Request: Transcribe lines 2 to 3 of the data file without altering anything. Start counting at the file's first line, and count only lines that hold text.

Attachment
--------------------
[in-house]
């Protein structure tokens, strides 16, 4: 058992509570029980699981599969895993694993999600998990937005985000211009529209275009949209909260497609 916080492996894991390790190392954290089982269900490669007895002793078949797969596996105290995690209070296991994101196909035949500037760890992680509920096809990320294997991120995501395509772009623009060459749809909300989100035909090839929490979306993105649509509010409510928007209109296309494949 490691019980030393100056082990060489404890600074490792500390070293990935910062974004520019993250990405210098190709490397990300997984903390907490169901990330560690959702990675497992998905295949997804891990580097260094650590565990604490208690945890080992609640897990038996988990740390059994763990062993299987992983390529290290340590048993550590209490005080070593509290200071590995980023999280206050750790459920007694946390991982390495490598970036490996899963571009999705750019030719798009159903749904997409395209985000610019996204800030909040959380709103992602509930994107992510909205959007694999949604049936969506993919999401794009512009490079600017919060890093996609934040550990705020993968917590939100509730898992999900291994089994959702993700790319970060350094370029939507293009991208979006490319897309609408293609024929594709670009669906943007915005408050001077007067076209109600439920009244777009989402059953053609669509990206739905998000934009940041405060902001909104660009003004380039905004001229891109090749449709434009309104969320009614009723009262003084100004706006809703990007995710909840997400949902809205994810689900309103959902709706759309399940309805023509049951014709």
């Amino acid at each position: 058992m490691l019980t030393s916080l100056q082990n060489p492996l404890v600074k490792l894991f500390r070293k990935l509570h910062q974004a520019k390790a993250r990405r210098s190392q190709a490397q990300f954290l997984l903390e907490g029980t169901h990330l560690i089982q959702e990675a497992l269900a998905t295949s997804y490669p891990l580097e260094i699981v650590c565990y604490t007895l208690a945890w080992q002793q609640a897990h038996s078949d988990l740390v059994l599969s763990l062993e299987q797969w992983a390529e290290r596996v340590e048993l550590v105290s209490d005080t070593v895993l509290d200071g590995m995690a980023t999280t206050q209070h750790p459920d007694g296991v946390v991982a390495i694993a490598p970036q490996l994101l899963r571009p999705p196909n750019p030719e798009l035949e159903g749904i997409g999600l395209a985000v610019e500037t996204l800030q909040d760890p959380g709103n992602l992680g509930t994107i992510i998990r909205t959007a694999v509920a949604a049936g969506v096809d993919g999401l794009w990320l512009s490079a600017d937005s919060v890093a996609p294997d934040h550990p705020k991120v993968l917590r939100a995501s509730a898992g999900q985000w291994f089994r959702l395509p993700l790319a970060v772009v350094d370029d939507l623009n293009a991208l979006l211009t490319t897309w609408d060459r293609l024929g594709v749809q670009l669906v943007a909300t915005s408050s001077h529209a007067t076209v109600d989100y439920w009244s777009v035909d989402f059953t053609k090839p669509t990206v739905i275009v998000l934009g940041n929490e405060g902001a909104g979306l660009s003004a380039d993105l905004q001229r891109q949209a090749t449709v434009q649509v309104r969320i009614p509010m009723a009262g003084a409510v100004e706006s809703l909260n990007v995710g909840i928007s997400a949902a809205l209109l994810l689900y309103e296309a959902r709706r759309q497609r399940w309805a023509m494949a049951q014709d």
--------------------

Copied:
């Protein structure tokens, strides 16, 4: 058992509570029980699981599969895993694993999600998990937005985000211009529209275009949209909260497609 916080492996894991390790190392954290089982269900490669007895002793078949797969596996105290995690209070296991994101196909035949500037760890992680509920096809990320294997991120995501395509772009623009060459749809909300989100035909090839929490979306993105649509509010409510928007209109296309494949 490691019980030393100056082990060489404890600074490792500390070293990935910062974004520019993250990405210098190709490397990300997984903390907490169901990330560690959702990675497992998905295949997804891990580097260094650590565990604490208690945890080992609640897990038996988990740390059994763990062993299987992983390529290290340590048993550590209490005080070593509290200071590995980023999280206050750790459920007694946390991982390495490598970036490996899963571009999705750019030719798009159903749904997409395209985000610019996204800030909040959380709103992602509930994107992510909205959007694999949604049936969506993919999401794009512009490079600017919060890093996609934040550990705020993968917590939100509730898992999900291994089994959702993700790319970060350094370029939507293009991208979006490319897309609408293609024929594709670009669906943007915005408050001077007067076209109600439920009244777009989402059953053609669509990206739905998000934009940041405060902001909104660009003004380039905004001229891109090749449709434009309104969320009614009723009262003084100004706006809703990007995710909840997400949902809205994810689900309103959902709706759309399940309805023509049951014709």
């Amino acid at each position: 058992m490691l019980t030393s916080l100056q082990n060489p492996l404890v600074k490792l894991f500390r070293k990935l509570h910062q974004a520019k390790a993250r990405r210098s190392q190709a490397q990300f954290l997984l903390e907490g029980t169901h990330l560690i089982q959702e990675a497992l269900a998905t295949s997804y490669p891990l580097e260094i699981v650590c565990y604490t007895l208690a945890w080992q002793q609640a897990h038996s078949d988990l740390v059994l599969s763990l062993e299987q797969w992983a390529e290290r596996v340590e048993l550590v105290s209490d005080t070593v895993l509290d200071g590995m995690a980023t999280t206050q209070h750790p459920d007694g296991v946390v991982a390495i694993a490598p970036q490996l994101l899963r571009p999705p196909n750019p030719e798009l035949e159903g749904i997409g999600l395209a985000v610019e500037t996204l800030q909040d760890p959380g709103n992602l992680g509930t994107i992510i998990r909205t959007a694999v509920a949604a049936g969506v096809d993919g999401l794009w990320l512009s490079a600017d937005s919060v890093a996609p294997d934040h550990p705020k991120v993968l917590r939100a995501s509730a898992g999900q985000w291994f089994r959702l395509p993700l790319a970060v772009v350094d370029d939507l623009n293009a991208l979006l211009t490319t897309w609408d060459r293609l024929g594709v749809q670009l669906v943007a909300t915005s408050s001077h529209a007067t076209v109600d989100y439920w009244s777009v035909d989402f059953t053609k090839p669509t990206v739905i275009v998000l934009g940041n929490e405060g902001a909104g979306l660009s003004a380039d993105l905004q001229r891109q949209a090749t449709v434009q649509v309104r969320i009614p509010m009723a009262g003084a409510v100004e706006s809703l909260n990007v995710g909840i928007s997400a949902a809205l209109l994810l689900y309103e296309a959902r709706r759309q497609r399940w309805a023509m494949a049951q014709d």